As we look back on Revenge of the Sith for its 15th anniversary — the film opened May 19, 2005 — an often overlooked aspect is its take on immortality and the afterlife. And it might be the key to truly understanding the Star Wars saga as a whole.
During the release of the original Star Wars trilogy, the afterlife and the pathway to immortality seemed to be a thing any Jedi had common access to. From Obi-Wan, to Yoda, to Darth Vader, any Jedi or former Jedi we saw die through those initial three movies became one with the Force, transcending their “crude matter,” as Master Yoda calls it in The Empire Strikes Back, and taking their place as a luminous being.
Imagine the audience’s surprise when Qui-Gon Jinn, a pure and noble Jedi Knight, is killed in The Phantom Menace and he doesn’t simply vanish and come back as a Force ghost to help train Anakin. Some viewers had so little faith in George Lucas that they thought he’d forgotten the details of the original trilogy and had made a colossal mistake.
They were wrong.
Following Qui-Gon’s Lead
Revenge of the Sith became the bridge between trilogies, answering the lingering questions about Anakin Skywalker’s turn to Darth Vader, but it also filled in many gaps in the mysteries of the Force. Near the end of the film, Yoda explains to Obi-Wan that there is still training left for him to do. “An old friend has learned the path to immortality. One who has returned from the netherworld of the Force… Your old master. How to commune with him, I will teach you.”
Revenge of the Sith is the start of understanding consciousness beyond death for the Jedi. Thanks to the work of Qui-Gon, this opens up a knowledge that forces audiences to reevaluate what they know of the afterlife in the classic trilogy. The fallen Jedi would then go on to take things many steps further in The Clone Wars television series, appearing as a disembodied voice to commune with Yoda, offering this path that Yoda speaks of in Episode III.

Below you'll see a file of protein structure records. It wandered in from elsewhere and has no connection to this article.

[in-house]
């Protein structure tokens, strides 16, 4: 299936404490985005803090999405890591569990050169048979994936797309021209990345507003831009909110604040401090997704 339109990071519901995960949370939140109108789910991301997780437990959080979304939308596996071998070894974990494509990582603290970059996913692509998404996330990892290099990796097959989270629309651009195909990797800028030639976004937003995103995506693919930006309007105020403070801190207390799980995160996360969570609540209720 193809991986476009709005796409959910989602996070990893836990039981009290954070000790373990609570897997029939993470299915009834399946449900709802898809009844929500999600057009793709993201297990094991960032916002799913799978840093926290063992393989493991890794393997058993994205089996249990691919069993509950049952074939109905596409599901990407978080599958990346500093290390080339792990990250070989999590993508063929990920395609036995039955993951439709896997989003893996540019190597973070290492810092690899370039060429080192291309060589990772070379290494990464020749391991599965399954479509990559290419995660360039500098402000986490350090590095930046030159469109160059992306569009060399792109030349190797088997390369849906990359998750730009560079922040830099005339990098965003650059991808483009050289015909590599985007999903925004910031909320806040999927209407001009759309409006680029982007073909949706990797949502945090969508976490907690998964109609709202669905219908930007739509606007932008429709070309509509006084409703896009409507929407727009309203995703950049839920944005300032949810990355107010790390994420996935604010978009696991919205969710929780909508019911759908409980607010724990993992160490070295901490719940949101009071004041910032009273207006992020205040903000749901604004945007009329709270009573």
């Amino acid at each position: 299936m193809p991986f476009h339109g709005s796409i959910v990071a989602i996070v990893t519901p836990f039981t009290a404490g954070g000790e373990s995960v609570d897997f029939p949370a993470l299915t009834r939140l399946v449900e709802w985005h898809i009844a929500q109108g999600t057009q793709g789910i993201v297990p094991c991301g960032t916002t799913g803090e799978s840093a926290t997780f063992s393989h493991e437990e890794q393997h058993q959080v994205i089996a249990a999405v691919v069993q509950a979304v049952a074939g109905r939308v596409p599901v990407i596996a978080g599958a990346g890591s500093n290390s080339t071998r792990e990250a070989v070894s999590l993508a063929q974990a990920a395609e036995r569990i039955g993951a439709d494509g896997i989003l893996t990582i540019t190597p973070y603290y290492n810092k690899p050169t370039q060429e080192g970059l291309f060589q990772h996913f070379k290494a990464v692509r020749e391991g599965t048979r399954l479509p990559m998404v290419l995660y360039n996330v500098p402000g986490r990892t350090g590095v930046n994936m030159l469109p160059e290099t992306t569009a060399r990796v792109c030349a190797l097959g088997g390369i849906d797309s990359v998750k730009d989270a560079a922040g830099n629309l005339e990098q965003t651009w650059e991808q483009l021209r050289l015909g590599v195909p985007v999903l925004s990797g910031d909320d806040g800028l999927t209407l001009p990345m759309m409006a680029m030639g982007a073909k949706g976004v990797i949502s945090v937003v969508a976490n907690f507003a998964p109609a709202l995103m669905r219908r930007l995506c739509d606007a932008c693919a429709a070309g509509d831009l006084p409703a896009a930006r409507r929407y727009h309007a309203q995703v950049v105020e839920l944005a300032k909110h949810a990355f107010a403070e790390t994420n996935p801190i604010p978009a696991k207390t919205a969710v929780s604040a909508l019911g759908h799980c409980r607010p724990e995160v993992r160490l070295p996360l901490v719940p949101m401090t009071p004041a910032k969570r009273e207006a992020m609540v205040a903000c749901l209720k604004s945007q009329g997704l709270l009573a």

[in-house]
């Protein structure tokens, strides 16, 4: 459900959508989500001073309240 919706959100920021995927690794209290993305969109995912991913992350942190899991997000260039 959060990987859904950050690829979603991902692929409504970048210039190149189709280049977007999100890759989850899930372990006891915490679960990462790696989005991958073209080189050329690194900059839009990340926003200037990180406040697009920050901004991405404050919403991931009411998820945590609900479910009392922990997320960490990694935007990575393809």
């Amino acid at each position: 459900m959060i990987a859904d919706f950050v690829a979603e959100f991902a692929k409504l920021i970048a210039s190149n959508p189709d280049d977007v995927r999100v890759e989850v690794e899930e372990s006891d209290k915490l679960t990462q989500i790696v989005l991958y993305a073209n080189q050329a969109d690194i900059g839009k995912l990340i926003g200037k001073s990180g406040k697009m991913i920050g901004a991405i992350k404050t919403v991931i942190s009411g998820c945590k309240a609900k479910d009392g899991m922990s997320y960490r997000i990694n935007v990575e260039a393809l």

Revenge of the Sith recontextualizes every Force ghost’s transformation and makes Anakin Skywalker’s appearance at the end of Return of the Jedi all the more astonishing and awe-inspiring.
Jedi vs. Sith
Revenge of the Sith also sets up alternate ideas about paths to immortality. In fact, it intertwines Palpatine’s failed quest to live forever with Qui-Gon’s successful one.
The intertwining stories of Palpatine and his supposed path to immortality and Qui-Gon’s are fascinating. Palpatine seeks to achieve it with greed and lies, but Qui-Gon found it with empathy and sacrifice. This war between good and evil is muddied in Anakin’s mind. Palpatine explains these differences specifically at the opera and pours honey in the boy’s ear, telling Anakin exactly what his vanity wants to hear. Yoda continues the battle for Anakin’s soul when Anakin, to his credit, seeks the diminutive Jedi’s counsel. “Rejoice for those around you for those who transform into the Force,” Yoda says, “mourn them do not, miss them do not. Attachment leads to jealousy, the shadow of greed, that is.”
Anakin’s failure was that he thought he could have it both ways. He sought the immortality of the Sith and made the mistake of thinking he could handle it because he tried utilizing it with the selflessness of the Jedi.
Revenge of the Sith is full of these delicious philosophical conundrums. The competing philosophy of the Sith and the Jedi encapsulates the core message of the Star Wars saga. If you live your life in a way that helps others and is selfless, you’ll be able to attain eternal life. If you cling to greed and power, you’re going to live a miserable life that will end in complete destruction.
The Faustian Connection
These ideas all go back to what George Lucas intended to say with his story of this tragic cycle. Lucas himself often referenced Goethe’s rendering of Faust. Looking back to that text, the story couldn’t be more simple and the parallels more clear. Faust makes a deal with a devil named Mephistopheles. The demon tells Faust that he can give him anything he wants, all Mephistopheles asks in return is Faust’s soul. This contract seems binding, but, at the end, when Mephistopheles comes to collect, Faust makes a final turn back and accepts the grace of the light side, nullifying the bargain he made with the devil. This is really the cycle of Anakin Skywalker and Revenge of the Sith ties all of those threads together.
This conflict over immortality sets the stage for the operatic finale of the Skywalker saga in the sequel trilogy as well. The galaxy’s gears turn on the vanity of evil men seeking that forever-life and the good men who stand in the way are ground down by constant evil.
These themes were beneath the surface in the other films, but it wasn’t until Revenge of the Sith that it was brought to the forefront for all to see.
As a philosophy text, Revenge of the Sith is the top-shelf cinema equivalent of Plato’s Republic on the subject of life, death, and politics. After 15 years, it’s great to see the film getting its due.